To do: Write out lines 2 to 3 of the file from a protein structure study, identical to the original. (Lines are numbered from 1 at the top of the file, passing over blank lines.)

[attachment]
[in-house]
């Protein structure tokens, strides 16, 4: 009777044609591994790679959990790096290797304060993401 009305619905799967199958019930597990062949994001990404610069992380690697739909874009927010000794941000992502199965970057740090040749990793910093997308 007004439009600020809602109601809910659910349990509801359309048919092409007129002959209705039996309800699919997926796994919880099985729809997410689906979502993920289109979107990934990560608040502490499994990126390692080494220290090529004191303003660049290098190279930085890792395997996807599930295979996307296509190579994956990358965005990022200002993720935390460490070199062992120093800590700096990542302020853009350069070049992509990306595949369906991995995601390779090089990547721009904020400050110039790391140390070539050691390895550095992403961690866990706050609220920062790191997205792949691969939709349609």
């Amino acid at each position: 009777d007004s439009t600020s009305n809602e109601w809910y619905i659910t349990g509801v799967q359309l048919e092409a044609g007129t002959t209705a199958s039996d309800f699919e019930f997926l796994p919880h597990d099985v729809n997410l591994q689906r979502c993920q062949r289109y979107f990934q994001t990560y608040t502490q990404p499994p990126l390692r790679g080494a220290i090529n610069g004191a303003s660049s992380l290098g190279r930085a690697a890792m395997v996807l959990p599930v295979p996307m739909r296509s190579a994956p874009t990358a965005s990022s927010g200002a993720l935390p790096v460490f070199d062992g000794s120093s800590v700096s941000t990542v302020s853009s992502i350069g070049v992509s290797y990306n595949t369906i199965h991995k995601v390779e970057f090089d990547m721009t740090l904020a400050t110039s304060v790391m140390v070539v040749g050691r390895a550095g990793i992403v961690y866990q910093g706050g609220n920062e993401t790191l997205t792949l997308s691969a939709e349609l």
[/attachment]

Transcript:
């Protein structure tokens, strides 16, 4: 009777044609591994790679959990790096290797304060993401 009305619905799967199958019930597990062949994001990404610069992380690697739909874009927010000794941000992502199965970057740090040749990793910093997308 007004439009600020809602109601809910659910349990509801359309048919092409007129002959209705039996309800699919997926796994919880099985729809997410689906979502993920289109979107990934990560608040502490499994990126390692080494220290090529004191303003660049290098190279930085890792395997996807599930295979996307296509190579994956990358965005990022200002993720935390460490070199062992120093800590700096990542302020853009350069070049992509990306595949369906991995995601390779090089990547721009904020400050110039790391140390070539050691390895550095992403961690866990706050609220920062790191997205792949691969939709349609």
């Amino acid at each position: 009777d007004s439009t600020s009305n809602e109601w809910y619905i659910t349990g509801v799967q359309l048919e092409a044609g007129t002959t209705a199958s039996d309800f699919e019930f997926l796994p919880h597990d099985v729809n997410l591994q689906r979502c993920q062949r289109y979107f990934q994001t990560y608040t502490q990404p499994p990126l390692r790679g080494a220290i090529n610069g004191a303003s660049s992380l290098g190279r930085a690697a890792m395997v996807l959990p599930v295979p996307m739909r296509s190579a994956p874009t990358a965005s990022s927010g200002a993720l935390p790096v460490f070199d062992g000794s120093s800590v700096s941000t990542v302020s853009s992502i350069g070049v992509s290797y990306n595949t369906i199965h991995k995601v390779e970057f090089d990547m721009t740090l904020a400050t110039s304060v790391m140390v070539v040749g050691r390895a550095g990793i992403v961690y866990q910093g706050g609220n920062e993401t790191l997205t792949l997308s691969a939709e349609l």